dollars shifts to the left, from
                                                              S1 to S2.
                                                              The equilibrium exchange
                                                              rate increases from E1 to E2.



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        Unsterilized Intervention

                                                              Figure 16.1 (2 of 2)
                                                              The Effect on the Exchange
                                                              Rate of an Unsterilized
                                                              Foreign Exchange Market
                                                              Intervention
                                                              The Fed intervenes by buying
                                                              short-term Japanese
                                                              government securities, so the
                                                              U.S. monetary base
                                                              increases and U.S. interest
                                                              rates decrease.
                                                              As a result, the demand for
                                                              dollars shifts to the left, from
                                                              D1 to D2, and the supply of
                                                              dollars shifts to the right, from
                                                              S1 to S2.
                                                              The equilibrium exchange
                                                              rate decreases from E1 to
                                                              E2.•


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        Sterilized Intervention

        With a sterilized foreign exchange intervention, the central bank uses open
        market operations to offset the effects of the intervention on the monetary base.
        Because the monetary base is unaffected, domestic interest rates will not
        change.
        So, the demand curve and supply curve for dollars in exchange for yen will not
        be affected, and the exchange rate will not change.
        To be effective, central bank interventions that are intended to change the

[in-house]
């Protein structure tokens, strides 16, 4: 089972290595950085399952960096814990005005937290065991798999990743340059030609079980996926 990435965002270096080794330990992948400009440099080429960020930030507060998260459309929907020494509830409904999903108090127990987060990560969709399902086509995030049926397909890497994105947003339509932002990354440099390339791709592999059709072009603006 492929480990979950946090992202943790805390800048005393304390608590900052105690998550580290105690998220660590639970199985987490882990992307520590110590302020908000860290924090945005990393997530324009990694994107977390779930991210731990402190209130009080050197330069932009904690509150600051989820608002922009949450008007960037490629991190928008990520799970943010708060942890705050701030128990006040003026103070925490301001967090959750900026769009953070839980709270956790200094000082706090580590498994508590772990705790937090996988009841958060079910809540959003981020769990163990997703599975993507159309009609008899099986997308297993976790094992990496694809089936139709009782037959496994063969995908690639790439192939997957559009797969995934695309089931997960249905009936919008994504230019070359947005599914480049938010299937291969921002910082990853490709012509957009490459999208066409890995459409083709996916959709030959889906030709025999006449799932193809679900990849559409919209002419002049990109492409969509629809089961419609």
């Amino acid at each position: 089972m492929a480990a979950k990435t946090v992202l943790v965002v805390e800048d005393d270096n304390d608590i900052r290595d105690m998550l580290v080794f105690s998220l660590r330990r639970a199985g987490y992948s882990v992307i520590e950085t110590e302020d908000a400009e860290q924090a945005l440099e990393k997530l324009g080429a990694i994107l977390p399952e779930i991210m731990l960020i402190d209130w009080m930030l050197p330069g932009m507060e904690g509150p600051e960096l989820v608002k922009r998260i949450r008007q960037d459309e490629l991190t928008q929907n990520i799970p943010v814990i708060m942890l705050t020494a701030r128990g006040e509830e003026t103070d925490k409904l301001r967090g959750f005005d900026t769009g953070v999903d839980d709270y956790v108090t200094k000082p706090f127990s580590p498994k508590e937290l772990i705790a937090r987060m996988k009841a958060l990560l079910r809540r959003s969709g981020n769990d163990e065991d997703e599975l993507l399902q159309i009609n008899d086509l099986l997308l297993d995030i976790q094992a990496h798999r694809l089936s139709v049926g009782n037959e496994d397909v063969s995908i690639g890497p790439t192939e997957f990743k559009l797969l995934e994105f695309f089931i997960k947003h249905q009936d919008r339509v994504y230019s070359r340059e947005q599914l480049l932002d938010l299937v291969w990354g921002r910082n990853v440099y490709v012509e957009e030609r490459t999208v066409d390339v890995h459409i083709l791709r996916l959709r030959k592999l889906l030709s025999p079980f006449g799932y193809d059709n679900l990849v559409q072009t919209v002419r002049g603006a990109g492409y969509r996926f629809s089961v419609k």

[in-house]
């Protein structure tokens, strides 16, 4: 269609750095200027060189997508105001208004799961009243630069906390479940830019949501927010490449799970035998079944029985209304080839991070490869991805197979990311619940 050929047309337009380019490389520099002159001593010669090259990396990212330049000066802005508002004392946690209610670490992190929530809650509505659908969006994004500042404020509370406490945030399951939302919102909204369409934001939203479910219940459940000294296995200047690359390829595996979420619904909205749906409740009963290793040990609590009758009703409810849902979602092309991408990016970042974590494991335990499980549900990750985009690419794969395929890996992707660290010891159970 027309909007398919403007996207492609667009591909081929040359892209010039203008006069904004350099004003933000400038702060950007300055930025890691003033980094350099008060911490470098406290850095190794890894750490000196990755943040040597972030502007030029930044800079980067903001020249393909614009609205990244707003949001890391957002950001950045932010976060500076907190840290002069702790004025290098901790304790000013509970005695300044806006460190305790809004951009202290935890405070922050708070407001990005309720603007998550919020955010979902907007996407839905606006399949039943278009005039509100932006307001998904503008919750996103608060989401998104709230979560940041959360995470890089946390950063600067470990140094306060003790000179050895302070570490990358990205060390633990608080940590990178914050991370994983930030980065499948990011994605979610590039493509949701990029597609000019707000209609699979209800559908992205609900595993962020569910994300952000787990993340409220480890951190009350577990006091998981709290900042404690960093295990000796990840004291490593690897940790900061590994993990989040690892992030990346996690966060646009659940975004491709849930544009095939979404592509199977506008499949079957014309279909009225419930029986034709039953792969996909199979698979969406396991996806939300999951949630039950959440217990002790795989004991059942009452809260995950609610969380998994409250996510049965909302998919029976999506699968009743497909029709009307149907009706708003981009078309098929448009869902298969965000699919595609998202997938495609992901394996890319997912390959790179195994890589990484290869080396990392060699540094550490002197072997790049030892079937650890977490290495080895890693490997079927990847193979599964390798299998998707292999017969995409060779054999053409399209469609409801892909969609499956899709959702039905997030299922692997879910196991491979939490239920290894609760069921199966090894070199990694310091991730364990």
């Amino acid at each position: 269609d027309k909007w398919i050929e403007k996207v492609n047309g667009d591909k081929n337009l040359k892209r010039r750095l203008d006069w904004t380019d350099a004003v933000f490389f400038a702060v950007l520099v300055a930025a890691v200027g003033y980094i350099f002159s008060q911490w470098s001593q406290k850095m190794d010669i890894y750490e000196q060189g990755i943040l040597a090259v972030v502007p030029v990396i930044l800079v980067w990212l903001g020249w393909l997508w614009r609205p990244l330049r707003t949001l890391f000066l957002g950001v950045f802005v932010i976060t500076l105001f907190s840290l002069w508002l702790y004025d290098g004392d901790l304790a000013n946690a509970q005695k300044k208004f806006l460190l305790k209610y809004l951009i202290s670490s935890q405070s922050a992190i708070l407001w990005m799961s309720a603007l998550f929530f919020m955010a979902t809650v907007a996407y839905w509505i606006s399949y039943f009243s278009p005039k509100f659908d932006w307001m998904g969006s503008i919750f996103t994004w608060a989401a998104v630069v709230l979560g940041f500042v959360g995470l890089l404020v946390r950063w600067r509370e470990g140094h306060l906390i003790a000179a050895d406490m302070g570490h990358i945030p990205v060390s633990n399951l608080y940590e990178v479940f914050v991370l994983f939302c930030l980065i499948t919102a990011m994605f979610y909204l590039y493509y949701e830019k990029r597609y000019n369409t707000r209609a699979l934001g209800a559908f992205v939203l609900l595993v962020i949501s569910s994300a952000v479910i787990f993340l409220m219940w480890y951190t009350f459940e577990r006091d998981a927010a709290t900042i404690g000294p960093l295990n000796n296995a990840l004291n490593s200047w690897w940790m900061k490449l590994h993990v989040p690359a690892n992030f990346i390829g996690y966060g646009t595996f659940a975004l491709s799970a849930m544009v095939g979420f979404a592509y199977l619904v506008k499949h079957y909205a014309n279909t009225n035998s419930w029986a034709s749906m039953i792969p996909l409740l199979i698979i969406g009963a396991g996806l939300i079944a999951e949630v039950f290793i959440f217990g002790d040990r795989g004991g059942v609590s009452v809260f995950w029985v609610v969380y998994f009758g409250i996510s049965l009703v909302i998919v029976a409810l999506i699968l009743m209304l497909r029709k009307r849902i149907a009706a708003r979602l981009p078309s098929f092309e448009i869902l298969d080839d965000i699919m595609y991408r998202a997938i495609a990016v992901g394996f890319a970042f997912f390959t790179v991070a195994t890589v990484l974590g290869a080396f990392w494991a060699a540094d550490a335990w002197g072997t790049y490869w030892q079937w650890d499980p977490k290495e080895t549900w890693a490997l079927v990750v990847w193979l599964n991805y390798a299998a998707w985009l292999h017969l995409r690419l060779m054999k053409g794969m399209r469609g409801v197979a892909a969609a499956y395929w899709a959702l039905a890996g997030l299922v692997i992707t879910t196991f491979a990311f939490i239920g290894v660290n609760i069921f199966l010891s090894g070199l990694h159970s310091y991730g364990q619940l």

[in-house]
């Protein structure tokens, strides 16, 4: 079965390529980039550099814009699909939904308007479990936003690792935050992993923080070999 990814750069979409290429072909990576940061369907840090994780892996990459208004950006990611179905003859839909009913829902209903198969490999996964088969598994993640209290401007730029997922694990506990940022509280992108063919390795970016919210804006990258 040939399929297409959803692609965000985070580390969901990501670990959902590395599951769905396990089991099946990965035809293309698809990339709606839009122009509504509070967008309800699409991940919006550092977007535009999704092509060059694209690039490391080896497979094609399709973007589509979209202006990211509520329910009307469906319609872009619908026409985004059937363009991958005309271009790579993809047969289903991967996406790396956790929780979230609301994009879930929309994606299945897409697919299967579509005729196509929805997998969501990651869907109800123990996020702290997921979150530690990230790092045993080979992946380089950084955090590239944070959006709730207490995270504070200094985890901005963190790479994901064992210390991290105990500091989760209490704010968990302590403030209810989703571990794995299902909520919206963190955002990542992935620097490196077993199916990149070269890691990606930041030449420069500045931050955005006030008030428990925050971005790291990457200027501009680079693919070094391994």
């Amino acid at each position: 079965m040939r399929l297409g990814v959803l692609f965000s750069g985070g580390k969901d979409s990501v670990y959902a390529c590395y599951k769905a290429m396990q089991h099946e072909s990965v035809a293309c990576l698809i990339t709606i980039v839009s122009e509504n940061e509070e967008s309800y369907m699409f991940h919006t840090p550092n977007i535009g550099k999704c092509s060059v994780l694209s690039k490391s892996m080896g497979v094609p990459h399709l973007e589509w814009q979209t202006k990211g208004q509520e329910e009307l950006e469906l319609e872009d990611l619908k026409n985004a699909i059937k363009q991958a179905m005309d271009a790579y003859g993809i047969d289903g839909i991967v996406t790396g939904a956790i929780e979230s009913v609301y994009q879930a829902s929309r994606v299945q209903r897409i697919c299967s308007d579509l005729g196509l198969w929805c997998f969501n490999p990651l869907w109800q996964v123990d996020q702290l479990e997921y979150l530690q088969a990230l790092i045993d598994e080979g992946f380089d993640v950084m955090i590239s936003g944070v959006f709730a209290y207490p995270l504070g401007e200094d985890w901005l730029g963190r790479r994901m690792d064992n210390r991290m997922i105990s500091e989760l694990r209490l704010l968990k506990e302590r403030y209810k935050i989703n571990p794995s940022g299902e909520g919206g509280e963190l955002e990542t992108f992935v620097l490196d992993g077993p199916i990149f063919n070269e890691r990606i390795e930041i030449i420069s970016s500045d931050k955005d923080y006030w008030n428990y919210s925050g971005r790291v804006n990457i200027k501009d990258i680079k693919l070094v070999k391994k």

exchange rate need to be unsterilized.




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          Solved Problem 16.2

         The Bank of Japan Counters the Rising Yen
        In late 2012, the exchange rate between the yen and the U.S. dollar dropped
        below ¥78 = $1. The Bank of Japan responded by taking action to reduce the
        value of the yen.

        a. Is the yen stronger if it takes more yen to buy one U.S. dollar or fewer yen?
        Why would a strong currency hurt Japanese exporters?
        b. What is monetary easing? Would the Bank of Japan need to widen the gap
        between interest rates in Japan and the United States in order to reduce
        the value of the yen versus the dollar? In which direction would the gap have to
        widen? Use a graph of the market for yen in exchange for dollars to
        illustrate your answer.
        c. Could the Bank of Japan reduce the value of the yen by buying dollar-
        denominated assets, leaving interest rates unchanged? Briefly explain.



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          Solved Problem
          Solved Problem 16.2

        The Bank of Japan Counters the Rising Yen
        Solving the Problem
        Step 1 Review the chapter material.
        Step 2 Answer part (a) by explaining why a higher value for the yen hurts Japanese
               exporters.

                     When the value of the yen rises, Japanese exporters, such as Toyota
                     and Sony, face a difficult choice: raise the dollar prices of their products
                     and suffer declining sales or keep the dollar prices unchanged and face
                     declining profits.




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          Solved Problem
          Solved Problem 16.2

        The Bank of Japan Counters the Rising Yen
        Solving the Problem
        Step 3 Answer part (b) by explaining why the Bank of Japan would need to reduce
        interest rates in Japan relative to interest rates in the United States in order to
        reduce the exchange value of the yen. Draw a graph to illustrate your answer.




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          Solved Problem         16.2
        The Bank of Japan Counters the Rising Yen
        Solving the Problem
        Step 4 Answer part (c) by explaining that if the Bank of Japan carries out a
        sterilized intervention, the exchange rate will not change.

                     If the Bank of Japan follows a sterilized intervention by engaging in an
                     open market sale at the same time that it purchased U.S. Treasury bills,
                     Japanese interest rates would not change. As a result, the exchange
                     value of the yen would not change either.




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        Capital Controls

        Some currency crises in emerging market countries have been fueled in part by